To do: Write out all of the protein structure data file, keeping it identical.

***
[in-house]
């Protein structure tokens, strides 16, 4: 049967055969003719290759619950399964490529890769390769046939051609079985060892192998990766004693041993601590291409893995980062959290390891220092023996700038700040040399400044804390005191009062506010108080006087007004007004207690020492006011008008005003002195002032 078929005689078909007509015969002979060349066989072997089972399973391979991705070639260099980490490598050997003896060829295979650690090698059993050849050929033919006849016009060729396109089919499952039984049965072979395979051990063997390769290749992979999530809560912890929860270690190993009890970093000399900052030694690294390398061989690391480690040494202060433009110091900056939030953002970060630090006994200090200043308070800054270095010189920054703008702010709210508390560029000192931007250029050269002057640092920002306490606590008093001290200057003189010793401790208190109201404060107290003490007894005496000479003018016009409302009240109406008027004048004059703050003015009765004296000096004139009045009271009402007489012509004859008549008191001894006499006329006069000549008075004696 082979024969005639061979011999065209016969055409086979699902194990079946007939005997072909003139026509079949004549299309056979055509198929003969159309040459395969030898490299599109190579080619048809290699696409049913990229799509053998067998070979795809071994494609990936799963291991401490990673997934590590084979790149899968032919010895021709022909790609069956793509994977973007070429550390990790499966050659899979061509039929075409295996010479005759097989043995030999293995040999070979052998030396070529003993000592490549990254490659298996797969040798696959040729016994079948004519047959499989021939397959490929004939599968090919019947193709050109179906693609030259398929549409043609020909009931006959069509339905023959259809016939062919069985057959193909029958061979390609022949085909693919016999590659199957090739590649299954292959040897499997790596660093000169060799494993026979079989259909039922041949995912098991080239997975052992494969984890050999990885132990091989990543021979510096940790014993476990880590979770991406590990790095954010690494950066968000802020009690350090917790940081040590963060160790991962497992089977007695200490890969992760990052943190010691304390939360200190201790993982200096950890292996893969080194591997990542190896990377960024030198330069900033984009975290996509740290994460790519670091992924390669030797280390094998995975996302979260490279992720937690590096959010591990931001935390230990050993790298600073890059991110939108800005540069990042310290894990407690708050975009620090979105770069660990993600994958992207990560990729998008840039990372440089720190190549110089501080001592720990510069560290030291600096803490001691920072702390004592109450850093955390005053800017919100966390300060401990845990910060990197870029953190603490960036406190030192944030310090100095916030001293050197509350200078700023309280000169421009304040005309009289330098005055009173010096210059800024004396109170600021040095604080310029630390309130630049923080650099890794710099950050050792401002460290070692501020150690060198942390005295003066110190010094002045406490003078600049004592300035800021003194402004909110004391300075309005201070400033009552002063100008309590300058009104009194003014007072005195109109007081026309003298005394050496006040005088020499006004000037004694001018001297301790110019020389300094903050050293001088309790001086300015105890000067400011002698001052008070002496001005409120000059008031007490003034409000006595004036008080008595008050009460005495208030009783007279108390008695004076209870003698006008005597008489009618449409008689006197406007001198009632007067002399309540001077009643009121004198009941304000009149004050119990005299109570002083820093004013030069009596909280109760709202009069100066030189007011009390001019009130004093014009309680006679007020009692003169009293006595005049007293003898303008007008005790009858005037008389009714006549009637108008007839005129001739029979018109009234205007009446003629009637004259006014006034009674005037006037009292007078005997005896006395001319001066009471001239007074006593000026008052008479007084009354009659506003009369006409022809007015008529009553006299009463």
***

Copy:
[in-house]
């Protein structure tokens, strides 16, 4: 049967055969003719290759619950399964490529890769390769046939051609079985060892192998990766004693041993601590291409893995980062959290390891220092023996700038700040040399400044804390005191009062506010108080006087007004007004207690020492006011008008005003002195002032 078929005689078909007509015969002979060349066989072997089972399973391979991705070639260099980490490598050997003896060829295979650690090698059993050849050929033919006849016009060729396109089919499952039984049965072979395979051990063997390769290749992979999530809560912890929860270690190993009890970093000399900052030694690294390398061989690391480690040494202060433009110091900056939030953002970060630090006994200090200043308070800054270095010189920054703008702010709210508390560029000192931007250029050269002057640092920002306490606590008093001290200057003189010793401790208190109201404060107290003490007894005496000479003018016009409302009240109406008027004048004059703050003015009765004296000096004139009045009271009402007489012509004859008549008191001894006499006329006069000549008075004696 082979024969005639061979011999065209016969055409086979699902194990079946007939005997072909003139026509079949004549299309056979055509198929003969159309040459395969030898490299599109190579080619048809290699696409049913990229799509053998067998070979795809071994494609990936799963291991401490990673997934590590084979790149899968032919010895021709022909790609069956793509994977973007070429550390990790499966050659899979061509039929075409295996010479005759097989043995030999293995040999070979052998030396070529003993000592490549990254490659298996797969040798696959040729016994079948004519047959499989021939397959490929004939599968090919019947193709050109179906693609030259398929549409043609020909009931006959069509339905023959259809016939062919069985057959193909029958061979390609022949085909693919016999590659199957090739590649299954292959040897499997790596660093000169060799494993026979079989259909039922041949995912098991080239997975052992494969984890050999990885132990091989990543021979510096940790014993476990880590979770991406590990790095954010690494950066968000802020009690350090917790940081040590963060160790991962497992089977007695200490890969992760990052943190010691304390939360200190201790993982200096950890292996893969080194591997990542190896990377960024030198330069900033984009975290996509740290994460790519670091992924390669030797280390094998995975996302979260490279992720937690590096959010591990931001935390230990050993790298600073890059991110939108800005540069990042310290894990407690708050975009620090979105770069660990993600994958992207990560990729998008840039990372440089720190190549110089501080001592720990510069560290030291600096803490001691920072702390004592109450850093955390005053800017919100966390300060401990845990910060990197870029953190603490960036406190030192944030310090100095916030001293050197509350200078700023309280000169421009304040005309009289330098005055009173010096210059800024004396109170600021040095604080310029630390309130630049923080650099890794710099950050050792401002460290070692501020150690060198942390005295003066110190010094002045406490003078600049004592300035800021003194402004909110004391300075309005201070400033009552002063100008309590300058009104009194003014007072005195109109007081026309003298005394050496006040005088020499006004000037004694001018001297301790110019020389300094903050050293001088309790001086300015105890000067400011002698001052008070002496001005409120000059008031007490003034409000006595004036008080008595008050009460005495208030009783007279108390008695004076209870003698006008005597008489009618449409008689006197406007001198009632007067002399309540001077009643009121004198009941304000009149004050119990005299109570002083820093004013030069009596909280109760709202009069100066030189007011009390001019009130004093014009309680006679007020009692003169009293006595005049007293003898303008007008005790009858005037008389009714006549009637108008007839005129001739029979018109009234205007009446003629009637004259006014006034009674005037006037009292007078005997005896006395001319001066009471001239007074006593000026008052008479007084009354009659506003009369006409022809007015008529009553006299009463």